ALEXANDER BROWN/THE HOYA Students lined up to vote in Nov. 2012 — an unlikely scene April 1.
ALEXANDER BROWN/THE HOYA
Students lined up to vote in Nov. 2012 — an unlikely scene April 1.

With election day just four days away, the District is fixed on recent polls that place embattled Mayor Vincent Gray and D.C. Councilmember Muriel Bowser (D-Ward 4) locked in dead heat to win the Democratic nomination for D.C. mayor.

But with all the attention the race has garnered among D.C. residents, campaigning and local political talk has fallen largely on deaf ears at the Hilltop.

Georgetown University Student Association President Trevor Tezel (SFS ’15), a former president of the College Democrats, said he thought students have some knowledge of the race, but encouraged them to look more closely at the candidates platforms and how they may affect them going forward.

“I think Georgetown students are somewhat aware of the D.C. mayoral election but not to the extent that they should be. We need to make sure that the individual leading our city is prepared to represent student voices, whether it be through a commitment to the creation of a mayoral youth advisory board or the expansion of student tenant rights,” Tezel said.

The face of the D.C. electorate has changed drastically since Gray was elected in to office in 2010. Since that year, more than 80,000 new Democratic voters have registered in the District, according to data from the U.S. Census Bureau and D.C. Board of Elections. Of those 80,000 newly register voters, nearly two-thirds — 51,700 to be exact — are under the age of 35. Precinct 6, which encompasses Georgetown’s campus and the Burleith-Hillendale neighborhood, has seen 748 new voter registrations since 2010.

According to College Democrats Chair Chandini Jha (COL ’16), the mayoral election and students’ stake therein have the potential to create a demonstrable effect on university policies, through negotiations such as the 2010 Campus Plan agreement.

“Georgetown students should definitely care because local policies actually have a huge impact on students’ lives. For example, the campus plan agreement that will eventually mandate 90 percent of students to live on campus was a product of local D.C policies. This profoundly affects student housing and the activities the university will do in order to attract students back on campus,” Jha said.

Incoming GUSA Undersecretary for D.C. Relations Olivia Hinerfeld (SFS ’17) echoed Jha’s concern for the potential role the new mayor could have in shaping future campus plan agreements, the next of which will take shape before 2017.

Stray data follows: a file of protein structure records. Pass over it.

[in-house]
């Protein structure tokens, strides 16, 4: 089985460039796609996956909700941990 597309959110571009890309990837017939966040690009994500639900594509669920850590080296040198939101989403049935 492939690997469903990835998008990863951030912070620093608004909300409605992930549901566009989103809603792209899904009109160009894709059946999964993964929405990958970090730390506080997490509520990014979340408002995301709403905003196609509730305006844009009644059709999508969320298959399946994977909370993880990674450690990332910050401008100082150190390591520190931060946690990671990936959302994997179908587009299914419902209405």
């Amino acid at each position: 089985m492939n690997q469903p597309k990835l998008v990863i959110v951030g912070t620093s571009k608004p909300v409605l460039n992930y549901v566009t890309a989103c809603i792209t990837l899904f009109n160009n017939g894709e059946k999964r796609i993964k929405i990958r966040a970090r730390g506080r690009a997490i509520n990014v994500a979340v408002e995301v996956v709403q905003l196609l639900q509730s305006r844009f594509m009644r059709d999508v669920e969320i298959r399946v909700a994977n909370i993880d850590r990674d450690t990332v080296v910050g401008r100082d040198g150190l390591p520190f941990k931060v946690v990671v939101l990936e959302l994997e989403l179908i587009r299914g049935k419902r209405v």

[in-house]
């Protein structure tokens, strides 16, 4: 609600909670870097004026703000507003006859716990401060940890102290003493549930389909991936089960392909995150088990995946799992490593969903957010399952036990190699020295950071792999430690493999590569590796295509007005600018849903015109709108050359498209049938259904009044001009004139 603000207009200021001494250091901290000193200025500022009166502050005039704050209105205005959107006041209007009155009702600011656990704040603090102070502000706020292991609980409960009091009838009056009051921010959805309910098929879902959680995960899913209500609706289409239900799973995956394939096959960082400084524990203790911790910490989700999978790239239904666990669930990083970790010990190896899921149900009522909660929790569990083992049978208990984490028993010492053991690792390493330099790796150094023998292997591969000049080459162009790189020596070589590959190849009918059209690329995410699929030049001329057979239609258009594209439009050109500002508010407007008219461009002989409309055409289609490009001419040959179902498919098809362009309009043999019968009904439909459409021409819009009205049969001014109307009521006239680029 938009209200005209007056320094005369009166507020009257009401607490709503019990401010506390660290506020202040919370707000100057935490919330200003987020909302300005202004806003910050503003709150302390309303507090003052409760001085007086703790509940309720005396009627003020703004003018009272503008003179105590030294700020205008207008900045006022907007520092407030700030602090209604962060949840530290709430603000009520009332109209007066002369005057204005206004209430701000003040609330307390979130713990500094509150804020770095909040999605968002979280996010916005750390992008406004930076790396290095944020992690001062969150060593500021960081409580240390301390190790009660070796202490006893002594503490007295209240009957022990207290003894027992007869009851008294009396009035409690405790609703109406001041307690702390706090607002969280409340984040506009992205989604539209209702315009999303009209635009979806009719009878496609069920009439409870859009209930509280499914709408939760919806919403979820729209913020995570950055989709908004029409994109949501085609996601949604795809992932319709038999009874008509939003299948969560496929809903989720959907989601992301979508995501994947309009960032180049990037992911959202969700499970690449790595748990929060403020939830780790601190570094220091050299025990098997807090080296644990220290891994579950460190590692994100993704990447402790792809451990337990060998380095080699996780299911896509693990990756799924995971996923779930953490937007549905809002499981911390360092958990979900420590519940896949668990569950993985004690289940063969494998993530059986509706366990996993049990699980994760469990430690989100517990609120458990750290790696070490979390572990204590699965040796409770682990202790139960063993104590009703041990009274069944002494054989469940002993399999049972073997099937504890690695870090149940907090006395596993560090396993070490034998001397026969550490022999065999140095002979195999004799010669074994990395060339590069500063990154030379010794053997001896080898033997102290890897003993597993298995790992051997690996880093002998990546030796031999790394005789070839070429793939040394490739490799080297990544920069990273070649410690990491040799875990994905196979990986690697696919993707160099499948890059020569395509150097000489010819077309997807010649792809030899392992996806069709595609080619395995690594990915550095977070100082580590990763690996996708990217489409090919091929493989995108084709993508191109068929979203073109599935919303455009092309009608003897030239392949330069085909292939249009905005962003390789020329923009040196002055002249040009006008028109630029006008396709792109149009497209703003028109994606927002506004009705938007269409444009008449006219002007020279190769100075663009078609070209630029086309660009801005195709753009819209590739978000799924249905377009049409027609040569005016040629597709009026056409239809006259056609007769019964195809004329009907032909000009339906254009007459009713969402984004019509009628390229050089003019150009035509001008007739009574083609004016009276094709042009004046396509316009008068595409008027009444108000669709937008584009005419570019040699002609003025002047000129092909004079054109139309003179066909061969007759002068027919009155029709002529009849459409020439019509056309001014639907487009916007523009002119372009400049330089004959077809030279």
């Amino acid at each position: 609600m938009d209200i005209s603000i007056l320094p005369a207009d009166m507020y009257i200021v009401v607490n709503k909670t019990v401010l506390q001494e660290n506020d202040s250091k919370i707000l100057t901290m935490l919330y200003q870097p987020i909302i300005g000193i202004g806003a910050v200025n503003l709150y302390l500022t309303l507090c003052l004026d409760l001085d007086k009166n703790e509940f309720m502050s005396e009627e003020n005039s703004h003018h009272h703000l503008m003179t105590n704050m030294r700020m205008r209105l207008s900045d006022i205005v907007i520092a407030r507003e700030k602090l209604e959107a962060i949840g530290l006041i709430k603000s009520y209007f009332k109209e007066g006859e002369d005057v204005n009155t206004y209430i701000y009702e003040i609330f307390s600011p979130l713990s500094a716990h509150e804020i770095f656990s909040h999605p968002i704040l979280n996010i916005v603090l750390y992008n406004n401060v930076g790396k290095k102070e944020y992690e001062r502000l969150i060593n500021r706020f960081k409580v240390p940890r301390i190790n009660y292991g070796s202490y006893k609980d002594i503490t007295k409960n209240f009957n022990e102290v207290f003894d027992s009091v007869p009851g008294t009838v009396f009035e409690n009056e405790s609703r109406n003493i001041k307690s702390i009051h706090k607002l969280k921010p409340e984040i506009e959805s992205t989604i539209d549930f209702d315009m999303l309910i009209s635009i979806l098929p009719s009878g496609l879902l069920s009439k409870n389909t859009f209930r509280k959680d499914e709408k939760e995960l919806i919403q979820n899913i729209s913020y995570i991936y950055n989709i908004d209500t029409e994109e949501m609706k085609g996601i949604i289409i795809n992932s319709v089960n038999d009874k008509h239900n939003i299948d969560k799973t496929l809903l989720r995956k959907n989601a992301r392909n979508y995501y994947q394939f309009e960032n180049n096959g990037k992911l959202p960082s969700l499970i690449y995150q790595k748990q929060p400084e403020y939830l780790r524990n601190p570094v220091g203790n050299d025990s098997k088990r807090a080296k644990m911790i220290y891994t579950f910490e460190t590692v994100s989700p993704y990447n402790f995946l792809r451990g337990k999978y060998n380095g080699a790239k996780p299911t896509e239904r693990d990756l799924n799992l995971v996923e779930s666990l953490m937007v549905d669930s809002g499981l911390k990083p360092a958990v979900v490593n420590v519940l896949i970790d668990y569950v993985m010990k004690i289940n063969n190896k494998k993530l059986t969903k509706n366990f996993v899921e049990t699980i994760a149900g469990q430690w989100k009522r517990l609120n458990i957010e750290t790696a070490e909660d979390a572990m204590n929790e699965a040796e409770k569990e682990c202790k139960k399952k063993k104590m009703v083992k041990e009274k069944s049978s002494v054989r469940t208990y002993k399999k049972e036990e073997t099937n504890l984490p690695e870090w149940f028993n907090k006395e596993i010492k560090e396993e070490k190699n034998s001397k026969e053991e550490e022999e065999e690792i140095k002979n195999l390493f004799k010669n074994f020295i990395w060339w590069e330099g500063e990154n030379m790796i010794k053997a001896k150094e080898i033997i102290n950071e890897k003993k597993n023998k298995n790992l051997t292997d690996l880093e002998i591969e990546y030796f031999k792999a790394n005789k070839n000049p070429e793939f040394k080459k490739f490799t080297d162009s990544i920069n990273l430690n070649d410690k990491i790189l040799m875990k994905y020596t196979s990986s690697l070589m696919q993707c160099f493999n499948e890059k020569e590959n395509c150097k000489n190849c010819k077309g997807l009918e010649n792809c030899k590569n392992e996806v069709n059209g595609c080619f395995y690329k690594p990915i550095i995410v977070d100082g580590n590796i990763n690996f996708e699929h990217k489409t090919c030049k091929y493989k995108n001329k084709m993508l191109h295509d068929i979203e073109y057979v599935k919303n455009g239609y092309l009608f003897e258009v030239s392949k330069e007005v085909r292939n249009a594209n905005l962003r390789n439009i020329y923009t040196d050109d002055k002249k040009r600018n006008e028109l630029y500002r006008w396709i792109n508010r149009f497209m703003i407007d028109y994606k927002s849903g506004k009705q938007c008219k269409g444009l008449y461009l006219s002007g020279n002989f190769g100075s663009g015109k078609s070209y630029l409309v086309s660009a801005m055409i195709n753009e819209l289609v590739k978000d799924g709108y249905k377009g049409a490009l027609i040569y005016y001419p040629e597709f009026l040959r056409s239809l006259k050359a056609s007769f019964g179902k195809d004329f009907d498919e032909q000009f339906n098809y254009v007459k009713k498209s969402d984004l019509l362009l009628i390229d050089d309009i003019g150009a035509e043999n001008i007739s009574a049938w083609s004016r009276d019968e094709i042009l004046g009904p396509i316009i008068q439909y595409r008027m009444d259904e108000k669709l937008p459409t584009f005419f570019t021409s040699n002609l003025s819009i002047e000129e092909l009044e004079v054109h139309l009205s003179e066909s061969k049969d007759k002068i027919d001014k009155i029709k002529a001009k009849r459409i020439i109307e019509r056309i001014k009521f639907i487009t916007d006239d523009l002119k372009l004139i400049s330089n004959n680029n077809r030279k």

“I believe that many students are less aware of the upcoming D.C. mayoral race than they should be,” Hinerfeld said, “The changes that are coming into play as a result of the 2010 Campus Plan are having far-reaching effects on student life, such as the construction of new residence halls and the introduction of proposals that would significantly change housing requirements.”

College Republicans Vice Chair Abbey McNaughton (COL ’16) concurred that several aspects of the mayoral race, including crime rates and the state of the local economy, should be relevant to Georgetown’s population.

“I think that students will definitely be, or should be, looking at the candidate whose platform will include things that are going to better the Georgetown community. That includes safety, that includes crime rates, that includes a lot of the neighborhood issues that I think are extremely relevant to on-campus life. I feel like students should take a stake in this — Democratic, Republican — it matters,” McNaughton said.

Part of the problem of engaging students in D.C. politics is that few students are registered to vote in the District.

“It is hard to be a convincing voting bloc since most students are not registered to vote in D.C.,” Hinerfeld said “If mayoral candidates believed that they stood to gain something by engaging with university students, I believe they would be more likely to visit campus and target students in their campaign efforts.”

Hannah Howell (COL ’17) agreed.

“Because we’re a private school, I don’t feel like we’ll be directly affected. I don’t feel like I have the right to comment on D.C. because I’m not a true … I haven’t lived here, and I really don’t like go into D.C. all that much,” Howell said.